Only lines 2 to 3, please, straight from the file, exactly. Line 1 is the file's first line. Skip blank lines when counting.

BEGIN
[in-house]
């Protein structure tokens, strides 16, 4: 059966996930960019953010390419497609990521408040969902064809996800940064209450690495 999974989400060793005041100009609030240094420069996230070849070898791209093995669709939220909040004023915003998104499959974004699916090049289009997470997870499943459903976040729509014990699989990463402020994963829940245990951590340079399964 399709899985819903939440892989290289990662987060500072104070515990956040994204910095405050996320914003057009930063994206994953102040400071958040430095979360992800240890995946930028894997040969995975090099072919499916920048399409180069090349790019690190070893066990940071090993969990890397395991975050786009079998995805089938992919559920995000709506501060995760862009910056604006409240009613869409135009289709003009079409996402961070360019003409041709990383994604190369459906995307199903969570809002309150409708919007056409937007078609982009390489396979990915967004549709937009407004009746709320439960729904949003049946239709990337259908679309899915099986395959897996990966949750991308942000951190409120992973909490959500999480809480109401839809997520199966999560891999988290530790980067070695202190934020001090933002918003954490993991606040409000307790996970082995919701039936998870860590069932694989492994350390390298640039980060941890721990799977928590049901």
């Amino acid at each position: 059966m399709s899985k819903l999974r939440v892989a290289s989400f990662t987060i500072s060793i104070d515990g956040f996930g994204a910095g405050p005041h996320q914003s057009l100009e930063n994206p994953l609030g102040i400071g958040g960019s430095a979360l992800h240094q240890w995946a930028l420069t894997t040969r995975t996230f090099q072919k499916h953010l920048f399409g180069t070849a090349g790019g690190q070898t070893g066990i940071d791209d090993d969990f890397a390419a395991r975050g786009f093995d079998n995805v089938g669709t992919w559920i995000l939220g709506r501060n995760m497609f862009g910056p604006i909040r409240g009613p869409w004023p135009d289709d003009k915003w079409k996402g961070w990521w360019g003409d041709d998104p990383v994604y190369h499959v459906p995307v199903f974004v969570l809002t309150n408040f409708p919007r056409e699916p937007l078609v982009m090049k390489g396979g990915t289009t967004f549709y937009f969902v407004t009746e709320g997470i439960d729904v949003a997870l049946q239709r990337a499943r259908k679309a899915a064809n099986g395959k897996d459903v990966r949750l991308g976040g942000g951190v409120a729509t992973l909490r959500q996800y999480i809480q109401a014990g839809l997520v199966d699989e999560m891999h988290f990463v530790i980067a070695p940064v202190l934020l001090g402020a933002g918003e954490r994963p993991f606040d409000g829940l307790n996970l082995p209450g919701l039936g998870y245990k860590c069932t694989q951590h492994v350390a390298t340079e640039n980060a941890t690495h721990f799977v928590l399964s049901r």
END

């Protein structure tokens, strides 16, 4: 059966996930960019953010390419497609990521408040969902064809996800940064209450690495 999974989400060793005041100009609030240094420069996230070849070898791209093995669709939220909040004023915003998104499959974004699916090049289009997470997870499943459903976040729509014990699989990463402020994963829940245990951590340079399964 399709899985819903939440892989290289990662987060500072104070515990956040994204910095405050996320914003057009930063994206994953102040400071958040430095979360992800240890995946930028894997040969995975090099072919499916920048399409180069090349790019690190070893066990940071090993969990890397395991975050786009079998995805089938992919559920995000709506501060995760862009910056604006409240009613869409135009289709003009079409996402961070360019003409041709990383994604190369459906995307199903969570809002309150409708919007056409937007078609982009390489396979990915967004549709937009407004009746709320439960729904949003049946239709990337259908679309899915099986395959897996990966949750991308942000951190409120992973909490959500999480809480109401839809997520199966999560891999988290530790980067070695202190934020001090933002918003954490993991606040409000307790996970082995919701039936998870860590069932694989492994350390390298640039980060941890721990799977928590049901």
């Amino acid at each position: 059966m399709s899985k819903l999974r939440v892989a290289s989400f990662t987060i500072s060793i104070d515990g956040f996930g994204a910095g405050p005041h996320q914003s057009l100009e930063n994206p994953l609030g102040i400071g958040g960019s430095a979360l992800h240094q240890w995946a930028l420069t894997t040969r995975t996230f090099q072919k499916h953010l920048f399409g180069t070849a090349g790019g690190q070898t070893g066990i940071d791209d090993d969990f890397a390419a395991r975050g786009f093995d079998n995805v089938g669709t992919w559920i995000l939220g709506r501060n995760m497609f862009g910056p604006i909040r409240g009613p869409w004023p135009d289709d003009k915003w079409k996402g961070w990521w360019g003409d041709d998104p990383v994604y190369h499959v459906p995307v199903f974004v969570l809002t309150n408040f409708p919007r056409e699916p937007l078609v982009m090049k390489g396979g990915t289009t967004f549709y937009f969902v407004t009746e709320g997470i439960d729904v949003a997870l049946q239709r990337a499943r259908k679309a899915a064809n099986g395959k897996d459903v990966r949750l991308g976040g942000g951190v409120a729509t992973l909490r959500q996800y999480i809480q109401a014990g839809l997520v199966d699989e999560m891999h988290f990463v530790i980067a070695p940064v202190l934020l001090g402020a933002g918003e954490r994963p993991f606040d409000g829940l307790n996970l082995p209450g919701l039936g998870y245990k860590c069932t694989q951590h492994v350390a390298t340079e640039n980060a941890t690495h721990f799977v928590l399964s049901r």